I was one of the leaders of the "Trade Starlin" movement two years ago.
To this day, I think there were good reasons to do so. I am a believer in having the strongest defensive shortstop possible at the position. Castro has worked hard and become average to slightly above average but that is his ceiling. I also didn't think he would ever become a patient hitter. There are mixed results on that. While the walk rate is up, it's still nothing to write home about at 6.2% and that's come with higher strikeouts (17.2%) and a lower batting average than in his early years. However, his ISO of .164 is the highest of his career by 17 points and he still seems to be growing into his power.
How do the changes shake out? If you look at Starlin's wOBA -- a good "catch all" offensive statistic -- it's currently sitting at .335. 3 points lower than it was in 2011 before he was "fixed." If you want to take an optimistic viewpoint, you can argue that the changes to his swing make it more likely that his offensive production will increase as he grows into his power. If you want to be more cynical, you could say that the Cubs went through an awful lot of trouble to get the exact same offensive production out of Castro at the end of the day as they had going in.
Having said all that, when I hear calls to trade Castro as soon as this offseason for young pitching (a Mets package including Zach Wheeler and Noah Syndergaard being the most popular), it makes me more than a little uneasy.
We have all seen the plan coming together and putting this team right on the verge of being relevant. Rizzo and Castro have emerged from their cocoons (also known as the 2013 season) and both earned -- and I truly mean earned -- their place on the All Star squad. Alcantara gives the offense a dynamic catalyst at the top of the order and big, middle of the order bashers Javier Baez, Kris Bryant, and Jorge Soler appear to be on the verge of Wrigley. The bullpen is almost unrecognizable and the free cash resources should bring in the pitching currently lacking at the minor league level.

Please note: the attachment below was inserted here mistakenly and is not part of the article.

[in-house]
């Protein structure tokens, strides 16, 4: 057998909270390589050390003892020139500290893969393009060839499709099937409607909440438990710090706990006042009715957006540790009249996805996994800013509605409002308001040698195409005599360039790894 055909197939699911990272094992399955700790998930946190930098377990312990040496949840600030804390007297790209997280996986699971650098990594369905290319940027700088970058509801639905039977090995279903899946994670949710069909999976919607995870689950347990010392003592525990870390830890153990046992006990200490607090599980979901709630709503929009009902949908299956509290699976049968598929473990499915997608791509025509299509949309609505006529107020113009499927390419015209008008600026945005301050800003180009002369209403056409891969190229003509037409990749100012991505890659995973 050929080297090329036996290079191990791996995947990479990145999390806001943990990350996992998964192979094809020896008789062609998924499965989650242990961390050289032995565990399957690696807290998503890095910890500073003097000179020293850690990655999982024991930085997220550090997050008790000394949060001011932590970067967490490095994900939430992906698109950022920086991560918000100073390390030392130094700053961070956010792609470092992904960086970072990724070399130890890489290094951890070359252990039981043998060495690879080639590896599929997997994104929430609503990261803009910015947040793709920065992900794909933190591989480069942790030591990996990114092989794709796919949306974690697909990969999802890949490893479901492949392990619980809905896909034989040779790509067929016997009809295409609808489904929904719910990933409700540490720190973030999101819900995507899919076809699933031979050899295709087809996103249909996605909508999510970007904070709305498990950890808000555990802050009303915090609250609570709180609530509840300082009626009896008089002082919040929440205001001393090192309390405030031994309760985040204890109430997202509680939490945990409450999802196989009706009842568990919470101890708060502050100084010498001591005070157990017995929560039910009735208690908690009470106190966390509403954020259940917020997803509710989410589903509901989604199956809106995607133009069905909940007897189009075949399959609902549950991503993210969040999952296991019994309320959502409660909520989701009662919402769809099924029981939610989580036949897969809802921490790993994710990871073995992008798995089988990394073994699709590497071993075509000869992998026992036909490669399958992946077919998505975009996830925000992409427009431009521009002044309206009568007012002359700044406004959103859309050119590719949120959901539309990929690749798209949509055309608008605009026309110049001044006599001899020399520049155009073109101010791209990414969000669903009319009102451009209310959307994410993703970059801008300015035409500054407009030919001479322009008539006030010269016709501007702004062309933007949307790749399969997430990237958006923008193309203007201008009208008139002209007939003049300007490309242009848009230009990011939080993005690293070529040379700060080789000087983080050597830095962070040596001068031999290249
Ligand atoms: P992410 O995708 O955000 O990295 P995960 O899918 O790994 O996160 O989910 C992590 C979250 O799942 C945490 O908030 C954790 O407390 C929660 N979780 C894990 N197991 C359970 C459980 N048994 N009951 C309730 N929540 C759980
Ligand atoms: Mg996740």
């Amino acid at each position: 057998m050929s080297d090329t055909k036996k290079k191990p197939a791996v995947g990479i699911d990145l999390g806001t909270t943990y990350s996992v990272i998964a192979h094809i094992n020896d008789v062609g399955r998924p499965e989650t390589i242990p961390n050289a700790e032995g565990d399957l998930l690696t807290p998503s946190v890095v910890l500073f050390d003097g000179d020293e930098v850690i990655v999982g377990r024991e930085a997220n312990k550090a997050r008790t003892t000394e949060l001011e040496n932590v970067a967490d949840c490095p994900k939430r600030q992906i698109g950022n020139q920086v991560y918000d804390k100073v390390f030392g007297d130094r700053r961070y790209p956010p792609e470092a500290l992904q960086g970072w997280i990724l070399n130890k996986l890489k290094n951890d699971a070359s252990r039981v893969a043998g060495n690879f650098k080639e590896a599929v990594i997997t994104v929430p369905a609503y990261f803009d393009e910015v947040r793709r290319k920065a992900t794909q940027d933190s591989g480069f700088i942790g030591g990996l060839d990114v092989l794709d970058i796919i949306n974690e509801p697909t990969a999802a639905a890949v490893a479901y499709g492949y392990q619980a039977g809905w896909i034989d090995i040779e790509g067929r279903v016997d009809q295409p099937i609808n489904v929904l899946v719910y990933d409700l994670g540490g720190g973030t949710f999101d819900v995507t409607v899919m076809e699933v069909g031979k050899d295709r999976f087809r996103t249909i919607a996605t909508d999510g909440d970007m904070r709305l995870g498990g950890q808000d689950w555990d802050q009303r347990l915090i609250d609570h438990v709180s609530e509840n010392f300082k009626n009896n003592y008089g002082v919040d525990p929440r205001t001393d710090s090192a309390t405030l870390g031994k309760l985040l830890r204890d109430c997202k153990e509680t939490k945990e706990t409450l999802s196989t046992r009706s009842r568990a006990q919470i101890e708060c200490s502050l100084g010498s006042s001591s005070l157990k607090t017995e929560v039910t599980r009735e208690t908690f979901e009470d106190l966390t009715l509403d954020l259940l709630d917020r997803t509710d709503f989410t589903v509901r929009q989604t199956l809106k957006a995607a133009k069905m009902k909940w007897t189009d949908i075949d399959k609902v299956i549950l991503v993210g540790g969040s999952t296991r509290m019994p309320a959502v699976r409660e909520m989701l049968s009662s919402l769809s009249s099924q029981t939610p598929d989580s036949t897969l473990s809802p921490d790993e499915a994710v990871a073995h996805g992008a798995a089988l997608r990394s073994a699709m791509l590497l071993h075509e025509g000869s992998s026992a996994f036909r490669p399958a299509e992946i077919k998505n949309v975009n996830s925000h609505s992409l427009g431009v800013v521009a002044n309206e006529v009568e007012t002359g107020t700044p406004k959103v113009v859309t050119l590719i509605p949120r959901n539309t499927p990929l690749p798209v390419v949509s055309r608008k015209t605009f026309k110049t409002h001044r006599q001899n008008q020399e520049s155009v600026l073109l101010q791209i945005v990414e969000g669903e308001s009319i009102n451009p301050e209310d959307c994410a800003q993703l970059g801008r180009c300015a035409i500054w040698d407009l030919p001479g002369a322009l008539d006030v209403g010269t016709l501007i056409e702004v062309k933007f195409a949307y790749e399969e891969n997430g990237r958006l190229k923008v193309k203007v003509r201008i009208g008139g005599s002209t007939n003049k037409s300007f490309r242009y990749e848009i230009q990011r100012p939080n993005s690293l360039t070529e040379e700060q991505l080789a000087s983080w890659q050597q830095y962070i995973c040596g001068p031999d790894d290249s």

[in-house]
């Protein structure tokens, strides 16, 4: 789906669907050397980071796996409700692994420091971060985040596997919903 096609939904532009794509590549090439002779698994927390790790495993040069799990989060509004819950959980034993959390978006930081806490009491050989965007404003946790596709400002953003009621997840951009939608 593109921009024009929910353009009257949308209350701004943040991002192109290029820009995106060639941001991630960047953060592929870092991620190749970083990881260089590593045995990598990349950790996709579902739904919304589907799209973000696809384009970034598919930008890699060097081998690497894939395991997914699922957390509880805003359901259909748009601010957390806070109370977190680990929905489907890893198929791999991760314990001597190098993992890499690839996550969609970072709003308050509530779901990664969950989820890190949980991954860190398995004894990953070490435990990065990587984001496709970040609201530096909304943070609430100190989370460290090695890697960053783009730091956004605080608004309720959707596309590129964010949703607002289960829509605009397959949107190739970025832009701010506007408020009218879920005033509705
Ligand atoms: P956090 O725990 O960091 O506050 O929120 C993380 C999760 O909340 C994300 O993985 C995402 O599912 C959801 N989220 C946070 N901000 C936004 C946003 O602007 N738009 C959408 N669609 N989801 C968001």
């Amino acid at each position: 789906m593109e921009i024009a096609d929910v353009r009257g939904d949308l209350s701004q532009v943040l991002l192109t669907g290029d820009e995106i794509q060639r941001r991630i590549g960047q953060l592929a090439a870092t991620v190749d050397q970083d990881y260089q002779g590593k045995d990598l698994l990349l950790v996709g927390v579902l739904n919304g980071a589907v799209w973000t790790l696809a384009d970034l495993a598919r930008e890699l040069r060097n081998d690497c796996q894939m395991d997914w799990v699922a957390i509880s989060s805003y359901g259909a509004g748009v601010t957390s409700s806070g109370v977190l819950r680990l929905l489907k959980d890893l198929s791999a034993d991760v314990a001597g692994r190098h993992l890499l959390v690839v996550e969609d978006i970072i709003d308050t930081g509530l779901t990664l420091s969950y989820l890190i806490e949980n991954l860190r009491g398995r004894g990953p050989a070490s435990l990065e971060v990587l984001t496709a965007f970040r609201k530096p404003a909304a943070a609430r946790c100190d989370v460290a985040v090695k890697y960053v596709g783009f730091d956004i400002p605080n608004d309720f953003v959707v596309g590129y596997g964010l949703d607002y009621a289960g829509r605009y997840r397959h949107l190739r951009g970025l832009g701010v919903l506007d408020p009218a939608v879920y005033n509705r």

The timeline to be competitive changes if we trade him this winter. We would be getting rid of a guy who has already gone through major league growing pains and can be counted on to deliver consistent, above average (indeed, All Star level) production right now. How good has he been? His .335 wOBA (John's favorite offensive stat) makes him the 4th best shortstop in the league. If you look at RE24 (my favorite stat for looking at past offensive performance), his 8.34 ranks him 5th in the league. With the Cubs on the verge of being relevant, and perhaps 2 years from Juggernaut status, getting rid of the 4th or 5th best offensive shortstop in the game for guys who may or may not contribute meaningfully at the major league level is a bad idea.
I can foresee a time when it might make sense to trade him. When our prospects have graduated, and we're lucky enough that Bryant, Baez, Russell, Soler, and Alcantara have all become offensive contributors that equal or exceed Castro, then it makes sense to trade him to open up space. But that is a long way, and a lot of luck, in the future. Even if you think (as I do) that Addison Russell will be the starting shortstop in 2017, if Baez and Alcantara (for example) don't fully make the adjustment to the majors, the team can still extract a lot of value from Castro by simply sliding him over to second base.
We are on the verge of competing. We have a legitimate offensive weapon in Starlin Castro. Unlike Samardzija, if we do nothing and pick up his option he will be a Cub for six more full seasons. This is a guy who we can ride, cost controlled, through multiple playoff runs. He has some holes in his game, but this is exactly the wrong time to make the perfect the enemy of the good. Sign me up for six more years of an infielder who will hit .270 to .290 with 20+ home runs.
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